Boulevards, we believe, should be reconsidered – classic, multifunctional boulevards, with side access roads and strong lines of trees in medians.
These days, planners and designers accept the idea that streets should serve one primary traffic function – such as local traffic, collector traffic, through traffic, or fast, long-distance traffic. With persuasion (which is readily accepted) from engineering and public works professionals, we often design for these single purposes.
But life and what happens on our streets is not so simple, nor should it be. Boulevards often represent excellent transportation and design solutions to complex urban movement and land-use issues.
During the 1980s in Los Angeles, participating in the design of a major new development through which a high-volume arterial road passed, we proposed side access roads to serve the adjoining commercial and residential properties and to slow and calm local traffic, basically a boulevard configuration. However, we discovered that lane width standards for the new access roads were so wide as to take away the local quality desired, and we were advised that intersections along such streets would be exceedingly dangerous. Solving the problems would take so much space under operative standards and norms that the idea died.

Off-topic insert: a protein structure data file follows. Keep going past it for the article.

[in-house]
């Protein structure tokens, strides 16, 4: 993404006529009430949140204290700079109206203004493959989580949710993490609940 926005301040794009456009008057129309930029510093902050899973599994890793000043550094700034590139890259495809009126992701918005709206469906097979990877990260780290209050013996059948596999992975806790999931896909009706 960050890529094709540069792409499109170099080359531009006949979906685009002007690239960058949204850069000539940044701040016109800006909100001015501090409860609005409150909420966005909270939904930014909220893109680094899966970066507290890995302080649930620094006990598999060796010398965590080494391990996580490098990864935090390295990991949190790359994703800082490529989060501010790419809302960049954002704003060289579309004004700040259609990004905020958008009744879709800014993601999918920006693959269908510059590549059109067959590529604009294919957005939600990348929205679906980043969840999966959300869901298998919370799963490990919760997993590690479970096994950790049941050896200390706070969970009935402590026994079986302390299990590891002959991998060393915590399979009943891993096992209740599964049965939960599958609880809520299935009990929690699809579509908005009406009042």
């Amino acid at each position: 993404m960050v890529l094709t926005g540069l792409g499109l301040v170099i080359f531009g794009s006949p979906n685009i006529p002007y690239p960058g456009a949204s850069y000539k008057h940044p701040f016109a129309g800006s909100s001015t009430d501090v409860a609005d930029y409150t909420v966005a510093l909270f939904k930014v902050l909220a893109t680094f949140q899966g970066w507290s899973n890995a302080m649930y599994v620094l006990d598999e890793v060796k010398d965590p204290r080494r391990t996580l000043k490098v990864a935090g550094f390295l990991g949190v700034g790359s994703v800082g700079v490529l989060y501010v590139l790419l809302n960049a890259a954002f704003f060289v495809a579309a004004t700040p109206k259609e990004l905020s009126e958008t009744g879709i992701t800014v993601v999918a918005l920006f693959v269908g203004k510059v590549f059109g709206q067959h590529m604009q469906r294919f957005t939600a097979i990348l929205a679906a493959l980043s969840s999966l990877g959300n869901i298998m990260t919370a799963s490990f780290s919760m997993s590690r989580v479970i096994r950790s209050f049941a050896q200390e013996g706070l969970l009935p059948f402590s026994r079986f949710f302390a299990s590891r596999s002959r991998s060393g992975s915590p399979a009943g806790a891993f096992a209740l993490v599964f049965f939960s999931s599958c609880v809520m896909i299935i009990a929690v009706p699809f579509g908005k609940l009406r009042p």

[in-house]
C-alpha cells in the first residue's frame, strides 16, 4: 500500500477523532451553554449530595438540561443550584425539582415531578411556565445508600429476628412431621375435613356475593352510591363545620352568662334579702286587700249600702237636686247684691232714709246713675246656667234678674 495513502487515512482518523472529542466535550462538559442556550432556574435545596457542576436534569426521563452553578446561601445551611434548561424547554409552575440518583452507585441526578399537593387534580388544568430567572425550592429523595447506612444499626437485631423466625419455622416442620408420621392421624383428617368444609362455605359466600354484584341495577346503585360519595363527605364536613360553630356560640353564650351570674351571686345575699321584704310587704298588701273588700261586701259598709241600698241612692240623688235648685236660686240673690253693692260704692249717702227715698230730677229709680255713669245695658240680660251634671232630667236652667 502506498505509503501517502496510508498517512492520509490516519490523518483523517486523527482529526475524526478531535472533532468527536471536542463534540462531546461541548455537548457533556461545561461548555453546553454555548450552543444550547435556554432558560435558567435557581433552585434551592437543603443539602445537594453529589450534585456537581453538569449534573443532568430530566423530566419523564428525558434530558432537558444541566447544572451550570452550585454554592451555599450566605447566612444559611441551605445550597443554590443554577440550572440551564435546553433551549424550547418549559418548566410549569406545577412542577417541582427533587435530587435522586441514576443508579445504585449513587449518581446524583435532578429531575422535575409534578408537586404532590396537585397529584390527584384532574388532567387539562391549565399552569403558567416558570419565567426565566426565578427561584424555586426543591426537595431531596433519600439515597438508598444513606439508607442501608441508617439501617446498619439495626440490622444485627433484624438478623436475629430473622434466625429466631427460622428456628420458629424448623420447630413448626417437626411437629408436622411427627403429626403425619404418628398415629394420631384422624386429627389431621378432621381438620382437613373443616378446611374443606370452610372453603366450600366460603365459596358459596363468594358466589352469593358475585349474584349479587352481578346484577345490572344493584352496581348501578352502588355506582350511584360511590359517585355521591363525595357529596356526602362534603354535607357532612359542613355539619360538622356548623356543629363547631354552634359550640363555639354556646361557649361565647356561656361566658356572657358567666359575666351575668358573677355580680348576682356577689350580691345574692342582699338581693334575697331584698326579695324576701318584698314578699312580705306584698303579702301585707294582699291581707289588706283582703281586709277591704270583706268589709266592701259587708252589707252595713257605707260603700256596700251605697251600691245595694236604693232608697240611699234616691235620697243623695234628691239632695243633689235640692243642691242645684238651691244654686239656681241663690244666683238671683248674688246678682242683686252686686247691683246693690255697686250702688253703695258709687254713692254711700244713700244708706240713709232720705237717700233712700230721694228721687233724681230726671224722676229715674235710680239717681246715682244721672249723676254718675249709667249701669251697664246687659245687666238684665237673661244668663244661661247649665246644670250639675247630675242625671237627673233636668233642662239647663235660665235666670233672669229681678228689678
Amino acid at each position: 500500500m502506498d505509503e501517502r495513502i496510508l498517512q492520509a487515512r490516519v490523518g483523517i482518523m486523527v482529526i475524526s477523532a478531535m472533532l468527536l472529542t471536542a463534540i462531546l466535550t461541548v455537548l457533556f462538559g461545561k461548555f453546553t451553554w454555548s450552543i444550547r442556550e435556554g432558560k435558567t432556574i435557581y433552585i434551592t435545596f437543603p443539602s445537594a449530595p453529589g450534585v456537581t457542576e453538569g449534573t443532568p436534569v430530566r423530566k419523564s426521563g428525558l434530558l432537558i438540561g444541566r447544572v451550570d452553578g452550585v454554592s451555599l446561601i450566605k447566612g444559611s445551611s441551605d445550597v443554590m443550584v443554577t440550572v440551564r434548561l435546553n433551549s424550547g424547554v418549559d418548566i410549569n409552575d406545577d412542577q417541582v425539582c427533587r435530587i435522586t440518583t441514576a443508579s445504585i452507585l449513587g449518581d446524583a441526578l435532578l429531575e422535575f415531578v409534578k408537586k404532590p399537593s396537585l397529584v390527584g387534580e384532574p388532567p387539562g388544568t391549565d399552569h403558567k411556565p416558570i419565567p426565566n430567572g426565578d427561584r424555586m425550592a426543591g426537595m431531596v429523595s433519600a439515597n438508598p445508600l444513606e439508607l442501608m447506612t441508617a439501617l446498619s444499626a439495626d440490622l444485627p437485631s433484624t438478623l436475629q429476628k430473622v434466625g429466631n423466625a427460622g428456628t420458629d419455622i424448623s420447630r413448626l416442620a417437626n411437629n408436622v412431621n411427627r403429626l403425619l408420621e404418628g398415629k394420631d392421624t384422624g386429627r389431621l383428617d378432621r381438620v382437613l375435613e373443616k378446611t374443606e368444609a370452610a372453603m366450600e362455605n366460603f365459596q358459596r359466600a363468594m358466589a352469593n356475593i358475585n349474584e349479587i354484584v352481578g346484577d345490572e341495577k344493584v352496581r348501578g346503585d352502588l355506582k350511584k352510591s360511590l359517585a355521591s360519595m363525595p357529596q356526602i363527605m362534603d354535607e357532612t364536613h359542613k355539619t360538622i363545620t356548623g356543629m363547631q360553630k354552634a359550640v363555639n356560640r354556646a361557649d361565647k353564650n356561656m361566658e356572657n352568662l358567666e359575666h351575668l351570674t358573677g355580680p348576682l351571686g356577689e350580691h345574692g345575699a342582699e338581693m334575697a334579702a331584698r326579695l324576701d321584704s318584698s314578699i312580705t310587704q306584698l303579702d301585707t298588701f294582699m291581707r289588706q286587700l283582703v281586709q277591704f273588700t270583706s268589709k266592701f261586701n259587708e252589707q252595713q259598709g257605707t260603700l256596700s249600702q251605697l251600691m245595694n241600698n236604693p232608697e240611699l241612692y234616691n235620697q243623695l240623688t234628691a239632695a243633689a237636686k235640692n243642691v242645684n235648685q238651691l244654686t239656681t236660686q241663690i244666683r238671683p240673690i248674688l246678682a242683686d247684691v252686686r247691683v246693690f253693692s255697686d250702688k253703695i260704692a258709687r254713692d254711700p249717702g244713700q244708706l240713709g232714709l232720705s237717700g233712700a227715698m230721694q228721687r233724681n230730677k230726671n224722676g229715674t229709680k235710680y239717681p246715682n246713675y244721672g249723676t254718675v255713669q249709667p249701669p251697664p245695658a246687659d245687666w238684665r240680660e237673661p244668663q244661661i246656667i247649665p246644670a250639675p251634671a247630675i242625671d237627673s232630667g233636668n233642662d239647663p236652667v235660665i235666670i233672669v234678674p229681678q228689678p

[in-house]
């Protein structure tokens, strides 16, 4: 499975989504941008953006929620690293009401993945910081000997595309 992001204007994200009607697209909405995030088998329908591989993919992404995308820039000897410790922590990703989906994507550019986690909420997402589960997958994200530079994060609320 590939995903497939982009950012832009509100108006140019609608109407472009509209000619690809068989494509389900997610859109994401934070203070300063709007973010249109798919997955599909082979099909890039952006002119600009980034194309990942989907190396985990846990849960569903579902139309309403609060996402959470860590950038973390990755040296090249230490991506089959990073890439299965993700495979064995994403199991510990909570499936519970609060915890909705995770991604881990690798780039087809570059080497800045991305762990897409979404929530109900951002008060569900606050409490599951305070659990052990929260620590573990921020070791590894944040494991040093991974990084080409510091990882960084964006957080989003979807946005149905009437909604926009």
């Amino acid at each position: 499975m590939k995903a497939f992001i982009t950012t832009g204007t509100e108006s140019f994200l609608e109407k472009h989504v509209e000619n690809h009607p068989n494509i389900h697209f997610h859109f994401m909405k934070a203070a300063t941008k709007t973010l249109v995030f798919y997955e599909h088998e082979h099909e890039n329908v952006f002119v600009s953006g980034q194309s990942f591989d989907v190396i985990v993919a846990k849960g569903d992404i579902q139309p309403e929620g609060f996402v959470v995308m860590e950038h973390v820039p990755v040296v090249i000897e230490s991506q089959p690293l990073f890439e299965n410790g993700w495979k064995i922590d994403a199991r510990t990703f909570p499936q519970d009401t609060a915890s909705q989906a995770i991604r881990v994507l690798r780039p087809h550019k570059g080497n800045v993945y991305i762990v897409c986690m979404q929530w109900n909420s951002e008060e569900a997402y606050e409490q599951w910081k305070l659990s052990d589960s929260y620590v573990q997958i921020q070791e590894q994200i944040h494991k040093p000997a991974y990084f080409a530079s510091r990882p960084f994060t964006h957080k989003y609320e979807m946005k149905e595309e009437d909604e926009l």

During field research for the book Great Street, considerable time was spent on a variety of boulevards, especially observing intersections and the nature of motorist and pedestrian movements there. These streets did not appear to be particularly dangerous, people simply adapted to what was there and did so safely. Perhaps most importantly, these streets were delightful places to be. Pedestrians, local motorists and those passing through quickly seemed to get along together.